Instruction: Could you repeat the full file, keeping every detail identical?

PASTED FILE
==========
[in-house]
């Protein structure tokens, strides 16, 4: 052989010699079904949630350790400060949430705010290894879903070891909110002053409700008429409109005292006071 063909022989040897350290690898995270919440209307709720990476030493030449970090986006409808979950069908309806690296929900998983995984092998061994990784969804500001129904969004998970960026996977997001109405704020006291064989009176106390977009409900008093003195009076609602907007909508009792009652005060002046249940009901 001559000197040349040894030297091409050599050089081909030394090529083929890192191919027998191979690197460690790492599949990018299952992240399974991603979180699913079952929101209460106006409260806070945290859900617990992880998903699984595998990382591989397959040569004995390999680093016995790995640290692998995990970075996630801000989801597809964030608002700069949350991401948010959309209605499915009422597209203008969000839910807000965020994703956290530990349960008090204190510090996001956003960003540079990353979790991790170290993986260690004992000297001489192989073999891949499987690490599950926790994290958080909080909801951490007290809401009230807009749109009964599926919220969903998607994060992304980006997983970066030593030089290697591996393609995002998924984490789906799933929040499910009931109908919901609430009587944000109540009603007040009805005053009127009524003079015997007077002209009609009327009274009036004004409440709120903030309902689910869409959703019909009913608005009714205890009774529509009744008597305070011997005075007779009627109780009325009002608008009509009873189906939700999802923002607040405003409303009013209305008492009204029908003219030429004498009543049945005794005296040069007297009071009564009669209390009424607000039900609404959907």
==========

[in-house]
């Protein structure tokens, strides 16, 4: 052989010699079904949630350790400060949430705010290894879903070891909110002053409700008429409109005292006071 063909022989040897350290690898995270919440209307709720990476030493030449970090986006409808979950069908309806690296929900998983995984092998061994990784969804500001129904969004998970960026996977997001109405704020006291064989009176106390977009409900008093003195009076609602907007909508009792009652005060002046249940009901 001559000197040349040894030297091409050599050089081909030394090529083929890192191919027998191979690197460690790492599949990018299952992240399974991603979180699913079952929101209460106006409260806070945290859900617990992880998903699984595998990382591989397959040569004995390999680093016995790995640290692998995990970075996630801000989801597809964030608002700069949350991401948010959309209605499915009422597209203008969000839910807000965020994703956290530990349960008090204190510090996001956003960003540079990353979790991790170290993986260690004992000297001489192989073999891949499987690490599950926790994290958080909080909801951490007290809401009230807009749109009964599926919220969903998607994060992304980006997983970066030593030089290697591996393609995002998924984490789906799933929040499910009931109908919901609430009587944000109540009603007040009805005053009127009524003079015997007077002209009609009327009274009036004004409440709120903030309902689910869409959703019909009913608005009714205890009774529509009744008597305070011997005075007779009627109780009325009002608008009509009873189906939700999802923002607040405003409303009013209305008492009204029908003219030429004498009543049945005794005296040069007297009071009564009669209390009424607000039900609404959907």